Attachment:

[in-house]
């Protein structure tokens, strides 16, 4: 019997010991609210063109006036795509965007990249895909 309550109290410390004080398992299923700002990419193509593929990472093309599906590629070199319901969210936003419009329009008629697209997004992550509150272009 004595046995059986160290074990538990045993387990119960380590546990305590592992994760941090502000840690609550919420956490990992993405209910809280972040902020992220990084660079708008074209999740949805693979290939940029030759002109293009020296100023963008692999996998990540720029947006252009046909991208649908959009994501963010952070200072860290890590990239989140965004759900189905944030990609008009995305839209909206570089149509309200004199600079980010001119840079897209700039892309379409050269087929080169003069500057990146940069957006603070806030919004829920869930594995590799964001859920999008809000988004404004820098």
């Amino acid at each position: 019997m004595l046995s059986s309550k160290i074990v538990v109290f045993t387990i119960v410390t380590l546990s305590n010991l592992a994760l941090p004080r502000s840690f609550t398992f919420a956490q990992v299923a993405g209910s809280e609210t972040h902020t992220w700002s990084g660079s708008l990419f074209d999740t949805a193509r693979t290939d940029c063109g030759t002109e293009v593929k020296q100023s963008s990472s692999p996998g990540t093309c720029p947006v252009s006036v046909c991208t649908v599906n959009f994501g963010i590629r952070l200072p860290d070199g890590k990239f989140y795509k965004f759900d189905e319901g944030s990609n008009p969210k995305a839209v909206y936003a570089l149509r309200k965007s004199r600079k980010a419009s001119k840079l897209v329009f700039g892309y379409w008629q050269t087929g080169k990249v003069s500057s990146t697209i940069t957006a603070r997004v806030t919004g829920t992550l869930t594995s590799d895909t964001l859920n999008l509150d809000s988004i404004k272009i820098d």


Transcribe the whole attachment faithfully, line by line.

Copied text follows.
[in-house]
């Protein structure tokens, strides 16, 4: 019997010991609210063109006036795509965007990249895909 309550109290410390004080398992299923700002990419193509593929990472093309599906590629070199319901969210936003419009329009008629697209997004992550509150272009 004595046995059986160290074990538990045993387990119960380590546990305590592992994760941090502000840690609550919420956490990992993405209910809280972040902020992220990084660079708008074209999740949805693979290939940029030759002109293009020296100023963008692999996998990540720029947006252009046909991208649908959009994501963010952070200072860290890590990239989140965004759900189905944030990609008009995305839209909206570089149509309200004199600079980010001119840079897209700039892309379409050269087929080169003069500057990146940069957006603070806030919004829920869930594995590799964001859920999008809000988004404004820098």
């Amino acid at each position: 019997m004595l046995s059986s309550k160290i074990v538990v109290f045993t387990i119960v410390t380590l546990s305590n010991l592992a994760l941090p004080r502000s840690f609550t398992f919420a956490q990992v299923a993405g209910s809280e609210t972040h902020t992220w700002s990084g660079s708008l990419f074209d999740t949805a193509r693979t290939d940029c063109g030759t002109e293009v593929k020296q100023s963008s990472s692999p996998g990540t093309c720029p947006v252009s006036v046909c991208t649908v599906n959009f994501g963010i590629r952070l200072p860290d070199g890590k990239f989140y795509k965004f759900d189905e319901g944030s990609n008009p969210k995305a839209v909206y936003a570089l149509r309200k965007s004199r600079k980010a419009s001119k840079l897209v329009f700039g892309y379409w008629q050269t087929g080169k990249v003069s500057s990146t697209i940069t957006a603070r997004v806030t919004g829920t992550l869930t594995s590799d895909t964001l859920n999008l509150d809000s988004i404004k272009i820098d």